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Old 05-26-2010, 06:51 PM   #4
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Ok get a 1/8th scale. That is a way more popular class as far as nitro and the 1/8 is bigger and stronger. Ive ran both now electric and nitro. I like nitro way more. Ya you clean it a bit more but they are a funner class to me. As far as the starter look at the losi 2.0 rtr. Also it depends what you want a buggy or truggy. The buggy is a less expensive to buy but it will be more expensive for tires. Driving wise teh buggy is a harder car to drive, and the truggy it a easier more forgiving car. If you could get up to 600-700 dollars you would be way better off. Otherwise you will need a better motor, remote, and someplaces dont allow the roto starters and pull starts. A cheaper car is more work, ends up to be more money and its not as good as what you could have bought. Here are the top of the line rtr vehicles. I highly recommend either one. They come with a good motor, a very good remote, decent starter box, and a decent car its self. The only bad thing is the servos and those can be replaced when they go out. Those are very good cars and you may be able to find them cheaper but thats where i like to shop. Imo the buggy is a funner class, thats what i run and so do a lot of other people. Losi the maker of those cars and that is also a very popular brand so there is a big +1. Those two cars are ment for racing and you can be pretty competative with them. Good luck in your choice.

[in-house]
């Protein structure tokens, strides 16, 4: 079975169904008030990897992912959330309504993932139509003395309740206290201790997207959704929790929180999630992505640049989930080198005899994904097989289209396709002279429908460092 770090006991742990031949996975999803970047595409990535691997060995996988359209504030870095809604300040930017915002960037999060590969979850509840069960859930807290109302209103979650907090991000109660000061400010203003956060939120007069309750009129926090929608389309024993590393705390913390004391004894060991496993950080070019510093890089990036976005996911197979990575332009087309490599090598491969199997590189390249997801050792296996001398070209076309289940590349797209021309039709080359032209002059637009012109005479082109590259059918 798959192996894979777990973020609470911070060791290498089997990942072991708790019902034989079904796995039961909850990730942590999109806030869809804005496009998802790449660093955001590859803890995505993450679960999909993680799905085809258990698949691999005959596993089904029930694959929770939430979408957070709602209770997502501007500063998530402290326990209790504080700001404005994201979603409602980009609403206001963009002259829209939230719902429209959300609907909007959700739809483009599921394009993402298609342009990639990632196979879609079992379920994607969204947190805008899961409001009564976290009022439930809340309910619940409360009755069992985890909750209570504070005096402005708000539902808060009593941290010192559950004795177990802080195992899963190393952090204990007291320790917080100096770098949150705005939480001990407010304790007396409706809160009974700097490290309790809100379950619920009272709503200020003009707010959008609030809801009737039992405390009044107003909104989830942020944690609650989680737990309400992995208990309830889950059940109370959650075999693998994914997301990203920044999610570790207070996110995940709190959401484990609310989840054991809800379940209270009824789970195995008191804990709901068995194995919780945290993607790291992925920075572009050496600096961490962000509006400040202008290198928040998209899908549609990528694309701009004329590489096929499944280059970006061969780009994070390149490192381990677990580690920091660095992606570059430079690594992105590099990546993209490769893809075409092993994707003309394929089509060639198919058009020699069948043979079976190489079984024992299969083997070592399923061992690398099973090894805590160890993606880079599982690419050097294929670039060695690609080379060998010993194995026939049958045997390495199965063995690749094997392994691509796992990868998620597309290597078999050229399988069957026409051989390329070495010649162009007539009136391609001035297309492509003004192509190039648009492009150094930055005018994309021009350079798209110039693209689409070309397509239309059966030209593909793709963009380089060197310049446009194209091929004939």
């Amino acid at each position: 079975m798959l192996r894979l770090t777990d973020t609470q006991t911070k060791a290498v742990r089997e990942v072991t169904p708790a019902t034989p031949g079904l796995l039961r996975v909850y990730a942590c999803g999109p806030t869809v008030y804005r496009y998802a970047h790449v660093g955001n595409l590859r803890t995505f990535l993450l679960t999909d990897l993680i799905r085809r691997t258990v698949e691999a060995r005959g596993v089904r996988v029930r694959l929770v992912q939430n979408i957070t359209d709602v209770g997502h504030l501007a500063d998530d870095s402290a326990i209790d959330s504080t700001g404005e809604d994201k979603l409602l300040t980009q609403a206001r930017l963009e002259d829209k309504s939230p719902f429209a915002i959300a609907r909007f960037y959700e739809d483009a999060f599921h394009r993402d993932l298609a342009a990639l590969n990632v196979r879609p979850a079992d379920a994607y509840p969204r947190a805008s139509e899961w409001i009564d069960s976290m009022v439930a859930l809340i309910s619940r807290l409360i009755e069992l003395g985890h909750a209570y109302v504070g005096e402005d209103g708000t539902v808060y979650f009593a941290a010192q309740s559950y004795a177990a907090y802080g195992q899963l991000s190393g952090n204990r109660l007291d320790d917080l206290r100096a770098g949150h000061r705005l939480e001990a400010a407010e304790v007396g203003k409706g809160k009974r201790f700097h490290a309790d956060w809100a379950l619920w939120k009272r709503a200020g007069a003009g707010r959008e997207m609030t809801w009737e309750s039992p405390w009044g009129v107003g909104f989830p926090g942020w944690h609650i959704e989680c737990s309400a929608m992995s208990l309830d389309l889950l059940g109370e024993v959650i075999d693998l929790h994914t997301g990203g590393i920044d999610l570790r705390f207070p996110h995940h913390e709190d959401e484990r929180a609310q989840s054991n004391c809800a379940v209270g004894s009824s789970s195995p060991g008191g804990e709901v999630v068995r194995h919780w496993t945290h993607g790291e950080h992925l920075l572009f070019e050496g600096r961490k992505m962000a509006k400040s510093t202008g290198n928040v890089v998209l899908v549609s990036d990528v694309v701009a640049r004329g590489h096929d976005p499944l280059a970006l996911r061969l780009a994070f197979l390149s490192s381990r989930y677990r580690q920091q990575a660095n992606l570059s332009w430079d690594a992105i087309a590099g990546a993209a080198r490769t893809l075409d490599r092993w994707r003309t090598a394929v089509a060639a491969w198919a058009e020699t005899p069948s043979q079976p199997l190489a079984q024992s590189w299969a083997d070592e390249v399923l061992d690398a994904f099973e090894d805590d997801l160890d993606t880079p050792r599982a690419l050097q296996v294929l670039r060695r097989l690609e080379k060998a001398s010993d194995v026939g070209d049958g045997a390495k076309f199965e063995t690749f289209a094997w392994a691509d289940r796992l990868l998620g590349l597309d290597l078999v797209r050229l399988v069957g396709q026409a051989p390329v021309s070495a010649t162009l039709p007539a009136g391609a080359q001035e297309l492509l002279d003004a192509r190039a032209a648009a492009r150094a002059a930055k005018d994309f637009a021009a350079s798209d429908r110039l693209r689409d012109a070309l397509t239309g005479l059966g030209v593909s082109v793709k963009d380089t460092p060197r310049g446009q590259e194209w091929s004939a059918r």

Truggy- $710
http://www.amainhobbies.com/product_...ed-Starter-Box

Buggy-$640
http://www.amainhobbies.com/product_...ed-Starter-Box
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Old 05-26-2010, 07:17 PM   #5
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I would have to agree that 1/10 scale nitro is a dying breed. However, 1/10 scale electric Short Course is really growing. If you decide to go that route you can't go wrong with a Traxxas Slash RTR, Team Associated SC10 RTR, HPI Blitz RTR, or a Losi Strike RTR all are around $200 RTR. All of these are fully tunable for the most part and probably a good place to start to learn how to setup suspension geometry. A link is below to Amain Hobbies which usually has some great deals and if you become a member you can get a $25 off coupon if you spend $250(I think thats the dollar amount)

http://www.amainhobbies.com/index.ph...rt-Course-Kits